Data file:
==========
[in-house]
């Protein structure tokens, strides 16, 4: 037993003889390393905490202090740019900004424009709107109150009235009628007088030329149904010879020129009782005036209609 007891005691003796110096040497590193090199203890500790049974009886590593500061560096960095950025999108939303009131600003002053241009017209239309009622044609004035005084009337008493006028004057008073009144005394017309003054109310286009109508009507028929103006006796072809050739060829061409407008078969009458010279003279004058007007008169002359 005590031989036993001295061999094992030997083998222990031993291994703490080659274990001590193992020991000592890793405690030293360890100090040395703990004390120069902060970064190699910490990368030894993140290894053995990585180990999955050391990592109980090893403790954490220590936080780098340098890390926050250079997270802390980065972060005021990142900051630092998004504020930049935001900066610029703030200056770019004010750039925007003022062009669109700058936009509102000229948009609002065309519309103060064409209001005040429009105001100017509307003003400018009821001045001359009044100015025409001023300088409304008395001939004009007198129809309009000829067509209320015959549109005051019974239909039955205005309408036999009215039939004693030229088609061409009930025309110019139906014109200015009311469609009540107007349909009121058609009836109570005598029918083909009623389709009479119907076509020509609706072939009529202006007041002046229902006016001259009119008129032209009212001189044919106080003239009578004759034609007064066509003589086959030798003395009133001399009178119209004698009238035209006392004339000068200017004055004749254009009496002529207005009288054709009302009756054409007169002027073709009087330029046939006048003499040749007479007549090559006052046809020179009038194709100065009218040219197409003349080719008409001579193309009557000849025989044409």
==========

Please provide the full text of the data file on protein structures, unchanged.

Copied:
[in-house]
């Protein structure tokens, strides 16, 4: 037993003889390393905490202090740019900004424009709107109150009235009628007088030329149904010879020129009782005036209609 007891005691003796110096040497590193090199203890500790049974009886590593500061560096960095950025999108939303009131600003002053241009017209239309009622044609004035005084009337008493006028004057008073009144005394017309003054109310286009109508009507028929103006006796072809050739060829061409407008078969009458010279003279004058007007008169002359 005590031989036993001295061999094992030997083998222990031993291994703490080659274990001590193992020991000592890793405690030293360890100090040395703990004390120069902060970064190699910490990368030894993140290894053995990585180990999955050391990592109980090893403790954490220590936080780098340098890390926050250079997270802390980065972060005021990142900051630092998004504020930049935001900066610029703030200056770019004010750039925007003022062009669109700058936009509102000229948009609002065309519309103060064409209001005040429009105001100017509307003003400018009821001045001359009044100015025409001023300088409304008395001939004009007198129809309009000829067509209320015959549109005051019974239909039955205005309408036999009215039939004693030229088609061409009930025309110019139906014109200015009311469609009540107007349909009121058609009836109570005598029918083909009623389709009479119907076509020509609706072939009529202006007041002046229902006016001259009119008129032209009212001189044919106080003239009578004759034609007064066509003589086959030798003395009133001399009178119209004698009238035209006392004339000068200017004055004749254009009496002529207005009288054709009302009756054409007169002027073709009087330029046939006048003499040749007479007549090559006052046809020179009038194709100065009218040219197409003349080719008409001579193309009557000849025989044409």